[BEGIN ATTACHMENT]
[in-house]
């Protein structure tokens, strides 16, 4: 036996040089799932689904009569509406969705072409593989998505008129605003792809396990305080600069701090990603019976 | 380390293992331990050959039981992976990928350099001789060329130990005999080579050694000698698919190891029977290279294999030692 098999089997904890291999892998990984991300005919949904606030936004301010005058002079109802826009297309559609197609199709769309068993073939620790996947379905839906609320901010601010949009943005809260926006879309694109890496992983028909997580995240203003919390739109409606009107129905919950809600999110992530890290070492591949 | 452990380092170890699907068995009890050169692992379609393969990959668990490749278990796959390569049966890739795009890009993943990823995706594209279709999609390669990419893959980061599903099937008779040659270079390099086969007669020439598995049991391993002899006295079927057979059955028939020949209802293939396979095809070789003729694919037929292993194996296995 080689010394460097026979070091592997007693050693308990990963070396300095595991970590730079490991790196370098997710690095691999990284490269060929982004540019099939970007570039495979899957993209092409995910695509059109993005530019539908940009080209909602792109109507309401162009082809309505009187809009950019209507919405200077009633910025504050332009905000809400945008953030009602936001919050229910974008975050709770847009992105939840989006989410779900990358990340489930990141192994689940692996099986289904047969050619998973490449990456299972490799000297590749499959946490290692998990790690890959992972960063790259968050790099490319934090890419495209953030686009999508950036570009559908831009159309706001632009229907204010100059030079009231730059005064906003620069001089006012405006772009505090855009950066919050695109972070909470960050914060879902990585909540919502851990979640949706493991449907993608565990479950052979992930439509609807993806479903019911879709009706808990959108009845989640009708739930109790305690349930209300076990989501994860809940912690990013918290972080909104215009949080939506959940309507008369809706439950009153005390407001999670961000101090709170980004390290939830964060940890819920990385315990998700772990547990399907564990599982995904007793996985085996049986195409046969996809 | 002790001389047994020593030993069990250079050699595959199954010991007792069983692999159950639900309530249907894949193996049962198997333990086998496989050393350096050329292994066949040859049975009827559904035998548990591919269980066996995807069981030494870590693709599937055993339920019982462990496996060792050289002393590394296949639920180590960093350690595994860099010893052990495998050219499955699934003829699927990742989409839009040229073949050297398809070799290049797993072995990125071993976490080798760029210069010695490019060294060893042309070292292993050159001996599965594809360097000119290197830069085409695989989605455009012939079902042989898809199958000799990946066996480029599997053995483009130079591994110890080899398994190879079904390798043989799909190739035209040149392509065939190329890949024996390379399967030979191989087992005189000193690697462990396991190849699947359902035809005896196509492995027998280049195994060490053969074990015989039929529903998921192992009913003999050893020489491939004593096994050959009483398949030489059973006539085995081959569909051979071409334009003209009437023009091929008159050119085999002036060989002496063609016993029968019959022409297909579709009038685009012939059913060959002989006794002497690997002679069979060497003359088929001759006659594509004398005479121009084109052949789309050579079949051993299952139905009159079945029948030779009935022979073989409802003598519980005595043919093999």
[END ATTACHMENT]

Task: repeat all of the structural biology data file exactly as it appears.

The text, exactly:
[in-house]
């Protein structure tokens, strides 16, 4: 036996040089799932689904009569509406969705072409593989998505008129605003792809396990305080600069701090990603019976 | 380390293992331990050959039981992976990928350099001789060329130990005999080579050694000698698919190891029977290279294999030692 098999089997904890291999892998990984991300005919949904606030936004301010005058002079109802826009297309559609197609199709769309068993073939620790996947379905839906609320901010601010949009943005809260926006879309694109890496992983028909997580995240203003919390739109409606009107129905919950809600999110992530890290070492591949 | 452990380092170890699907068995009890050169692992379609393969990959668990490749278990796959390569049966890739795009890009993943990823995706594209279709999609390669990419893959980061599903099937008779040659270079390099086969007669020439598995049991391993002899006295079927057979059955028939020949209802293939396979095809070789003729694919037929292993194996296995 080689010394460097026979070091592997007693050693308990990963070396300095595991970590730079490991790196370098997710690095691999990284490269060929982004540019099939970007570039495979899957993209092409995910695509059109993005530019539908940009080209909602792109109507309401162009082809309505009187809009950019209507919405200077009633910025504050332009905000809400945008953030009602936001919050229910974008975050709770847009992105939840989006989410779900990358990340489930990141192994689940692996099986289904047969050619998973490449990456299972490799000297590749499959946490290692998990790690890959992972960063790259968050790099490319934090890419495209953030686009999508950036570009559908831009159309706001632009229907204010100059030079009231730059005064906003620069001089006012405006772009505090855009950066919050695109972070909470960050914060879902990585909540919502851990979640949706493991449907993608565990479950052979992930439509609807993806479903019911879709009706808990959108009845989640009708739930109790305690349930209300076990989501994860809940912690990013918290972080909104215009949080939506959940309507008369809706439950009153005390407001999670961000101090709170980004390290939830964060940890819920990385315990998700772990547990399907564990599982995904007793996985085996049986195409046969996809 | 002790001389047994020593030993069990250079050699595959199954010991007792069983692999159950639900309530249907894949193996049962198997333990086998496989050393350096050329292994066949040859049975009827559904035998548990591919269980066996995807069981030494870590693709599937055993339920019982462990496996060792050289002393590394296949639920180590960093350690595994860099010893052990495998050219499955699934003829699927990742989409839009040229073949050297398809070799290049797993072995990125071993976490080798760029210069010695490019060294060893042309070292292993050159001996599965594809360097000119290197830069085409695989989605455009012939079902042989898809199958000799990946066996480029599997053995483009130079591994110890080899398994190879079904390798043989799909190739035209040149392509065939190329890949024996390379399967030979191989087992005189000193690697462990396991190849699947359902035809005896196509492995027998280049195994060490053969074990015989039929529903998921192992009913003999050893020489491939004593096994050959009483398949030489059973006539085995081959569909051979071409334009003209009437023009091929008159050119085999002036060989002496063609016993029968019959022409297909579709009038685009012939059913060959002989006794002497690997002679069979060497003359088929001759006659594509004398005479121009084109052949789309050579079949051993299952139905009159079945029948030779009935022979073989409802003598519980005595043919093999």